When People Are Wrong

titleSometimes people will notice a difference in you as a Christian, but they won’t completely “get it.” Because they don’t understand or relate, they’ll describe it as it makes sense to them.

The king said to David, “I’ve heard that you have the spirit of the gods in you, and that you have insight, intelligence, and extraordinary wisdom.” (Daniel 5:14)

Well, close. Not exactly “the spirit of the gods.” A few verses later, Daniel gives credit to the Most High God. He doesn’t lecture the king or openly tell him he’s wrong. He maintains respect and dignity for the king while honoring God.

We don’t have to clash in harsh disagreement with people, even when we find error. We can be more patient and gracious than that. Sure, we want to correct people, but there are ways to convey truth without demeaning someone. After all, who pays attention to the content of what someone says when that person is slapping and berating them with words? Not me.

Have (and show) more respect – for yourself, others, and God.

The Legacies We Learn and Pass On

pass-it-on-750x330Joshua sent the people away, and the Israelites went to take possession of the land, each to his own inheritance. The people worshiped the Lord throughout Joshua’s lifetime and during the lifetimes of the elders who outlived Joshua. They had seen all the Lord’s great works He had done for Israel. (Judges 2:6-7)

What a legacy!

Yet it was short-lived:

After them another generation rose up who did not know the Lord or the works He had done for Israel. (Judges 2:10b)

Proverbs 22:6 says, Teach a youth about the way he should go; even when he is old he will not depart from it.

Indeed, this is what we should do, but it is not a guaranteed promise that generations will follow the example set for them. Because (1) every generation that teaches the next is flawed and imperfect, and (2) every generation that follows must wrestle through and learn some things for themselves. It is how we grow.

These are the nations the Lord left in order to test Israel, since the Israelites had fought none of these in any of the wars with Canaan. This was to teach the future generations of the Israelites how to fight in battle, especially those who had not fought before. (Judges 3:1-2)

Each generation must learn to fight, not just in physical battle but in spiritual, relationship, and emotional battle. They need to learn how to fight well, not just with the end in mind but with valuing the process of learning and fighting. It’s not always about the declared winner but being able to claim honor and humility every step of the way.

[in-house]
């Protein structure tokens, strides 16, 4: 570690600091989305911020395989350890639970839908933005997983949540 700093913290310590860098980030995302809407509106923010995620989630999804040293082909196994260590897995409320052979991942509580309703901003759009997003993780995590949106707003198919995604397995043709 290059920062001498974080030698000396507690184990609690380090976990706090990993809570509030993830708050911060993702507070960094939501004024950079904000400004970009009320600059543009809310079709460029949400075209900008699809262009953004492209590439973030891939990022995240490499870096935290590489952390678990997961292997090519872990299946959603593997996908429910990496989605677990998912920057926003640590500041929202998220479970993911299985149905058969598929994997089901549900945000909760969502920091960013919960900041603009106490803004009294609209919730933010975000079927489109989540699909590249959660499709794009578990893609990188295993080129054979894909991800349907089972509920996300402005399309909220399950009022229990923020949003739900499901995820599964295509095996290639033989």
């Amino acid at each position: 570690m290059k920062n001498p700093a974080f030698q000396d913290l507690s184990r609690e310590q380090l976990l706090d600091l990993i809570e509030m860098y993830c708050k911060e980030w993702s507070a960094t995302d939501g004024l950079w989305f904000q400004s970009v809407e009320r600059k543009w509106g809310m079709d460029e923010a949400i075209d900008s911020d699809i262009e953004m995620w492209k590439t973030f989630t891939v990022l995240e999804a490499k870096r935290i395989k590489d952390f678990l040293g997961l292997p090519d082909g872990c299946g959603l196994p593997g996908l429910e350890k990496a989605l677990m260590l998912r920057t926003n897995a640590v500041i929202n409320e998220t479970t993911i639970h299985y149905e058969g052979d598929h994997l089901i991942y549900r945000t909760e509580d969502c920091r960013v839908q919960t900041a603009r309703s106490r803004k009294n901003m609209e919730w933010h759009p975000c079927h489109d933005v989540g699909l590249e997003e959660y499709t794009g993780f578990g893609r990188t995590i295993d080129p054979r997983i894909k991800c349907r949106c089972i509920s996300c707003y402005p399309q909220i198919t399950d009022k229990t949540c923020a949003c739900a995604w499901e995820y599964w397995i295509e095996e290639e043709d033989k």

Why You Share What You Share

Why do you share what you share on social media? Think about it.

  • Do you want to prove your point?
  • Do you want to inform people? Of what?
  • Do you want to associate with someone, and sharing gives you the appearance of a relationship?
  • Do you want attention?
  • Do you want a good deal, even if it’s too good to be true?
  • Do you want to increase your following?
  • Do you want to push buttons, surprise or shock people?
  • Do you want to passive-aggressively hurt or offend someone?
  • Do you want to brag?
  • Do you want to encourage people?
  • Do you want to welcome accountability?

Are your intentions on social media different than sharing in person?

It’s important to know your motivation for sharing. It’s your heart issue, and you need to keep your intentions in check.

Sharing is an invitation.

You get to invite people into…whatever you choose. When you click the share button, you give a bit of yourself. You give a snapshot of who you are…or who you want others to believe you are, which still gives a glimpse of who you really are. If you deceive others, you deceive yourself. You can never be unaffected by the persona you project to others. It is still you. You click the share button. Your intentions affect you.

It seems like a lot of pressure, but really, you can accept it as an opportunity to take a deep breath. Inhale and consider your motivation. Filter it through God’s will. Is it share-worthy? If it is, it should also be God-worthy. Does it honor Him? If the answer is “yes,” then exhale. Share. Click the button. Love God. Love others.

It sounds simple. But really, it is. We can get tied up in our intentions, or keep them pure.

Love the Lord your God with all your heart, with all your soul, and with all your strength. (Deuteronomy 6:5)